Detailed GridBagLayout tutorial

Discussion in 'Java' started by Deniz Dogan, Sep 25, 2006.

  1. Deniz Dogan

    Deniz Dogan Guest

    Hello!

    I'm trying to learn how to use a GridBagLayout in my small project but I
    can't seem to find a decent and detailed tutorial on the subject. There
    are very many parameters in a GridBagConstraints constructor and I
    suppose I need to know what each of the parameters do, to avoid simply
    cutting-and-pasting different examples until I get it the way I want it.

    If someone is interested, I'm looking to make the following:
    A JTable covering the frame 100% horizontally and about 70% vertically,
    located at the very top of the frame.
    Just below the JTable I will have a small JPanel that will cover 100% of
    the horizontal size and 10% vertically.
    Just below that JPanel I will have yet another JPanel covering the rest
    of the frame.

    /Deniz Dogan
    Deniz Dogan, Sep 25, 2006
    #1
    1. Advertising

  2. Deniz Dogan wrote:
    > I'm trying to learn how to use a GridBagLayout in my small project but I
    > can't seem to find a decent and detailed tutorial on the subject.


    A small one is in

    http://java.sun.com/docs/books/tutorial/uiswing/layout/gridbag.html

    Details are in the int API documentation of gbl and gbc. Writing a few
    own examples and playing with them also helps.

    > There
    > are very many parameters in a GridBagConstraints constructor and I
    > suppose I need to know what each of the parameters do,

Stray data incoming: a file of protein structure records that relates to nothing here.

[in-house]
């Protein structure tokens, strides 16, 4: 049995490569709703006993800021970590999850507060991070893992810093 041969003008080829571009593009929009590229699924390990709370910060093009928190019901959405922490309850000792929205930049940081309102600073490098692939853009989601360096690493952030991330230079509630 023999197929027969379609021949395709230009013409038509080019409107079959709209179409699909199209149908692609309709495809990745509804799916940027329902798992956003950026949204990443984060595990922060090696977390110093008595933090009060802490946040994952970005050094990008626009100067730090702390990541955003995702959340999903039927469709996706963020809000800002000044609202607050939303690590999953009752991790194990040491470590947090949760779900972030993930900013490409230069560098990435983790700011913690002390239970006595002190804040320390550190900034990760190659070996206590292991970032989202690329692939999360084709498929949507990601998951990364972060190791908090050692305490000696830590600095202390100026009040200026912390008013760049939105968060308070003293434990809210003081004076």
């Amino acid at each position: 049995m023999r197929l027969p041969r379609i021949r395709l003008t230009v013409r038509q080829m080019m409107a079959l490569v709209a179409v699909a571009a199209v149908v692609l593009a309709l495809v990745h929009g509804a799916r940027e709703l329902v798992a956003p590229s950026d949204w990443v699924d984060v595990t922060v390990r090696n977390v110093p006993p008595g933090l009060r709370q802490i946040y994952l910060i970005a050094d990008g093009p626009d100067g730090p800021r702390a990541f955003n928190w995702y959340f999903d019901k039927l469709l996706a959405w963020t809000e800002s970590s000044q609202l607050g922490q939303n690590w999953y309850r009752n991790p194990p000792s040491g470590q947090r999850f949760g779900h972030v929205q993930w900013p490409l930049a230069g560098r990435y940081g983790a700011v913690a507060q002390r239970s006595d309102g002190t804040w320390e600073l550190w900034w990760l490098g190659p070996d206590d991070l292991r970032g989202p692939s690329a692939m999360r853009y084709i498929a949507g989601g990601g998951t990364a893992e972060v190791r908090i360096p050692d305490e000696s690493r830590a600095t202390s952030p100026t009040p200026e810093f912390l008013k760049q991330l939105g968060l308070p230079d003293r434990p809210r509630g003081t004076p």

Yes, you need. Or you at least you need to know where to look up details
    (in the documentation).

    > If someone is interested, I'm looking to make the following:


    Take out a piece of paper and a pencil. Sketch you gui. Superimpose
    (read: draw on top :)) the grid cells you want to use. For each cell,
    go through the gbl/gbc documentation and note down each cell's
    configuration (gridx, gridy, weightx, weighty, fill, ...). Mark the
    anchor points in your drawing, sort out the filling properties (depends
    on component type), think through how resizing will look with your
    parameters on paper, etc. Implement that configuration. If things don't
    work as expected, go back to your paper and check the data, then check
    your implementation.

    Once you have a working GUI, do it all from scratch again, this time
    taking the spacing information from

    http://java.sun.com/products/jlf/ed2/book/HIG.Visual2.html

    into account. Please note that when they talk about "Grid" in that book,
    they don't suggest that you model each spacing with on own GridBagLayout
    cell. Instead you have to apply insets (or padding) in creative ways to
    your existing cells. Note: try to stick with one, insets (external
    component padding) or internal component padding (ipadx, ipady), but
    avoid confusion by using both. Insets are more flexible.


    /Thomas

    PS: After you have done it a few time, start looking for a GUI editor
    which suits your needs. They all have big drawbacks. Look for the one
    with the drawbacks that affect you least.
    --
    The comp.lang.java.gui FAQ:
    http://gd.tuwien.ac.at/faqs/faqs-hierarchy/comp/comp.lang.java.gui/
    ftp://ftp.cs.uu.nl/pub/NEWS.ANSWERS/computer-lang/java/gui/faq
    Thomas Weidenfeller, Sep 25, 2006
    #2
    1. Advertising

  3. Deniz Dogan

    Deniz Dogan Guest

    Thomas Weidenfeller wrote:
    [snippetysnip]

    Thank you, Thomas. I've read it through and I've figured some of it out.
    However, I can't get it to do exactly what I want it to. Also, my
    question was wrong, here's the "real" question:

    Consider three panels, panel_up, panel_middle, panel_bottom.
    panel_bottom should have a fix height of 100 pixels. panel_middle should
    also have a fix height of 50 pixels. panel_up should take up all of the
    space left of the JFrame that everything is put on. How do I go about
    doing that?

    Some sweet ASCII art showing my problem:

    JFrame